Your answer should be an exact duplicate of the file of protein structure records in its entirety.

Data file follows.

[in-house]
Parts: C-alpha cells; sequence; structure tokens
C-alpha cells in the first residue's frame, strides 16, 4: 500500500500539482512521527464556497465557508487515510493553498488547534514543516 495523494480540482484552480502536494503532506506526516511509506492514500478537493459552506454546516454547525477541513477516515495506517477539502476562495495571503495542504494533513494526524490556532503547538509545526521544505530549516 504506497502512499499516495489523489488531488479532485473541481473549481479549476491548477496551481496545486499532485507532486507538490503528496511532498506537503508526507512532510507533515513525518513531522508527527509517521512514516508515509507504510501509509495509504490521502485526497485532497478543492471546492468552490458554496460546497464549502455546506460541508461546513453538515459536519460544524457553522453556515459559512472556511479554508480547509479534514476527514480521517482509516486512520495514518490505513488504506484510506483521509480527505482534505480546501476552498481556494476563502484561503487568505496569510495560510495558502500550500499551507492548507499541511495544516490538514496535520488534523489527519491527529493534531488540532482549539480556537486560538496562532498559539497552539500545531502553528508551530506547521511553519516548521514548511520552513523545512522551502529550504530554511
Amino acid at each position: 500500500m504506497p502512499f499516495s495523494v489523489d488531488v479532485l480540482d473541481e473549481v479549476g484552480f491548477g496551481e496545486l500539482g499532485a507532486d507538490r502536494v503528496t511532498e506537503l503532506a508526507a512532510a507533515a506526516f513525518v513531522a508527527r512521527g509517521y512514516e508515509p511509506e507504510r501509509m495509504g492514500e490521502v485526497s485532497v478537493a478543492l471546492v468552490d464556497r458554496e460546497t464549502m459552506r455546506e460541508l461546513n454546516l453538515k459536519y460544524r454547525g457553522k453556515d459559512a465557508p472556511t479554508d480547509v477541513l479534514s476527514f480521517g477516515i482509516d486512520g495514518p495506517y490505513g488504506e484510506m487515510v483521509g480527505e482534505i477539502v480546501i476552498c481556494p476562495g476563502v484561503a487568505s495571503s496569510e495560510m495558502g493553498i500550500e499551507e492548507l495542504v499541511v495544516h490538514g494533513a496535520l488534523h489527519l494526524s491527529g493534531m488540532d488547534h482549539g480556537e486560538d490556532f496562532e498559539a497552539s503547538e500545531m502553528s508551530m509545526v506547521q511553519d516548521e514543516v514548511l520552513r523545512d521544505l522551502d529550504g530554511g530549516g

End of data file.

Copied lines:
[in-house]
Parts: C-alpha cells; sequence; structure tokens
C-alpha cells in the first residue's frame, strides 16, 4: 500500500500539482512521527464556497465557508487515510493553498488547534514543516 495523494480540482484552480502536494503532506506526516511509506492514500478537493459552506454546516454547525477541513477516515495506517477539502476562495495571503495542504494533513494526524490556532503547538509545526521544505530549516 504506497502512499499516495489523489488531488479532485473541481473549481479549476491548477496551481496545486499532485507532486507538490503528496511532498506537503508526507512532510507533515513525518513531522508527527509517521512514516508515509507504510501509509495509504490521502485526497485532497478543492471546492468552490458554496460546497464549502455546506460541508461546513453538515459536519460544524457553522453556515459559512472556511479554508480547509479534514476527514480521517482509516486512520495514518490505513488504506484510506483521509480527505482534505480546501476552498481556494476563502484561503487568505496569510495560510495558502500550500499551507492548507499541511495544516490538514496535520488534523489527519491527529493534531488540532482549539480556537486560538496562532498559539497552539500545531502553528508551530506547521511553519516548521514548511520552513523545512522551502529550504530554511
Amino acid at each position: 500500500m504506497p502512499f499516495s495523494v489523489d488531488v479532485l480540482d473541481e473549481v479549476g484552480f491548477g496551481e496545486l500539482g499532485a507532486d507538490r502536494v503528496t511532498e506537503l503532506a508526507a512532510a507533515a506526516f513525518v513531522a508527527r512521527g509517521y512514516e508515509p511509506e507504510r501509509m495509504g492514500e490521502v485526497s485532497v478537493a478543492l471546492v468552490d464556497r458554496e460546497t464549502m459552506r455546506e460541508l461546513n454546516l453538515k459536519y460544524r454547525g457553522k453556515d459559512a465557508p472556511t479554508d480547509v477541513l479534514s476527514f480521517g477516515i482509516d486512520g495514518p495506517y490505513g488504506e484510506m487515510v483521509g480527505e482534505i477539502v480546501i476552498c481556494p476562495g476563502v484561503a487568505s495571503s496569510e495560510m495558502g493553498i500550500e499551507e492548507l495542504v499541511v495544516h490538514g494533513a496535520l488534523h489527519l494526524s491527529g493534531m488540532d488547534h482549539g480556537e486560538d490556532f496562532e498559539a497552539s503547538e500545531m502553528s508551530m509545526v506547521q511553519d516548521e514543516v514548511l520552513r523545512d521544505l522551502d529550504g530554511g530549516g